This is the best recipe I have found for toffee anywhere and I have received many many compliments on it! Everyone is crazy for this toffee! Best of luck to you. I've had a few mishaps so no worries if you do! Once you make it a few times, you'll get a 'feel' for it and won't even need the thermometer any more.

Happy cooking!

Midland, TX
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PostPosted: Sat Dec 01, 2012 9:08 am    Post subject: Love your site Reply with quote

I use this recipe for English Toffee every year - because it WORKS! Please don't ever take it down. Thank you for taking the time to post the recipe with all the steps included. My English Toffee always tanked, year after year, until I tried your method.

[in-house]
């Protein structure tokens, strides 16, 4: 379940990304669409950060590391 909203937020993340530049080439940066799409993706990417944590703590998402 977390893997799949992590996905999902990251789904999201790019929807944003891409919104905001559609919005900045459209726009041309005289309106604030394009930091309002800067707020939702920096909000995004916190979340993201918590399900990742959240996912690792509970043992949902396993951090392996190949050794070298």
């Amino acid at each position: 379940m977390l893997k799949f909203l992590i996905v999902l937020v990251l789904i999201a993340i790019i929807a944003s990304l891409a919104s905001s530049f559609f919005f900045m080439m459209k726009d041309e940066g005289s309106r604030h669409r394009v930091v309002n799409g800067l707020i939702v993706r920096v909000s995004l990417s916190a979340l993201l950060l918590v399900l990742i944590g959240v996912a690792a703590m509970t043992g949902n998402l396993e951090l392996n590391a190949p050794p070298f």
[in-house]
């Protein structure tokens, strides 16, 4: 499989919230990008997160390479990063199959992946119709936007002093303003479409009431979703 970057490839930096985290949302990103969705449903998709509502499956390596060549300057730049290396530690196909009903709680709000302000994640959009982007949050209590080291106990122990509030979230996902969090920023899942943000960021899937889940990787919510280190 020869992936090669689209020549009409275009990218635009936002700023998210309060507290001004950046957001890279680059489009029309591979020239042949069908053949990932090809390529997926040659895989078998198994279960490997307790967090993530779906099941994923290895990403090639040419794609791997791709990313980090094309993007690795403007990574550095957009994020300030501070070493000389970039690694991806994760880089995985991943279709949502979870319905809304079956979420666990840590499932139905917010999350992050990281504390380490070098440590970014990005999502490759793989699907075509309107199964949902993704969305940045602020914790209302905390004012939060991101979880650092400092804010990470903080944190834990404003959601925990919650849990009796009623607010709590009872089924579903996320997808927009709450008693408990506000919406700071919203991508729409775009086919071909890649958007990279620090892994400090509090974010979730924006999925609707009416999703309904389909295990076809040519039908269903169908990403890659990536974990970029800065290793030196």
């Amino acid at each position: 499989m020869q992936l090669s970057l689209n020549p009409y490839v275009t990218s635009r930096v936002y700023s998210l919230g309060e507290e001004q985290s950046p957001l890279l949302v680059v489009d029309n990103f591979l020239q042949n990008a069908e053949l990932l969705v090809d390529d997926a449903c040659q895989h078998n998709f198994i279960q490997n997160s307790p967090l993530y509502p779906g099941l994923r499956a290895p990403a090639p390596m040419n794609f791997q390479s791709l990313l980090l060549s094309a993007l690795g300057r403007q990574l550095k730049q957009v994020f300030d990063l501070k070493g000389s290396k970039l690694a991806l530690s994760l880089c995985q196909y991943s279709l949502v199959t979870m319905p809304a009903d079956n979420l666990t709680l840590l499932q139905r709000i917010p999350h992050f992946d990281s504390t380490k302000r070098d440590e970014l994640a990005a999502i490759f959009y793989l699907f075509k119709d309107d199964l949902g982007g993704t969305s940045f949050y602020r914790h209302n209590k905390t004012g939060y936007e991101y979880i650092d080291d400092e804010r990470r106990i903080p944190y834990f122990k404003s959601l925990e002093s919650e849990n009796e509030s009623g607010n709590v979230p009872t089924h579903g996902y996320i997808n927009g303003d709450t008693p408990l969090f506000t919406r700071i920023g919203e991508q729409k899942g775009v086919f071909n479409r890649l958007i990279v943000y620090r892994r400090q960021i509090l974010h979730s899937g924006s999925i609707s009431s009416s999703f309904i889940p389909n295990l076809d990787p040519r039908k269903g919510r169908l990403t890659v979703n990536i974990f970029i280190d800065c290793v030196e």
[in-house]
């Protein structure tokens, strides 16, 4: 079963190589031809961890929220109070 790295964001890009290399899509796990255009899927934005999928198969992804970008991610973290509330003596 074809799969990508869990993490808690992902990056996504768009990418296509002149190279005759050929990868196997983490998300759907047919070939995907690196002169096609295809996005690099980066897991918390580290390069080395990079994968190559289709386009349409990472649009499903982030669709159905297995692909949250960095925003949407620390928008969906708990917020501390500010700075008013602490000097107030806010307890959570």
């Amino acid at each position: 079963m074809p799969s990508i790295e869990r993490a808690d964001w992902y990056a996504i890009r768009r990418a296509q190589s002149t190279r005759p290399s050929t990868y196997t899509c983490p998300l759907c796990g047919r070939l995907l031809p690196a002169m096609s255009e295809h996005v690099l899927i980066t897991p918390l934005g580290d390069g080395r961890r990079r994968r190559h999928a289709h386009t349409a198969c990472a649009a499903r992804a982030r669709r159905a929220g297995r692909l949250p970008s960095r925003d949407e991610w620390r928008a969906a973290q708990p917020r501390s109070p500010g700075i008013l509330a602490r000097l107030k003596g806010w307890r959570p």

Many thanks, Mary
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PostPosted: Mon Dec 03, 2012 5:48 pm    Post subject: never-fail toffee! Reply with quote

This is by far the best toffee recipe I've ever found. The detailed instructions and descriptions make it virtually foolproof. I've had failures with other toffee and candy recipes, but this one has been successful every time I've followed it (and that's a lot of times; I've been making this toffee every few months for at least 4 years). I include it in my holiday gift-giving every year, and everyone who gets some says the same thing: "You MADE this? No way!" and then raves about how good it is.
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PostPosted: Tue Dec 11, 2012 10:54 pm    Post subject: Thank you! Reply with quote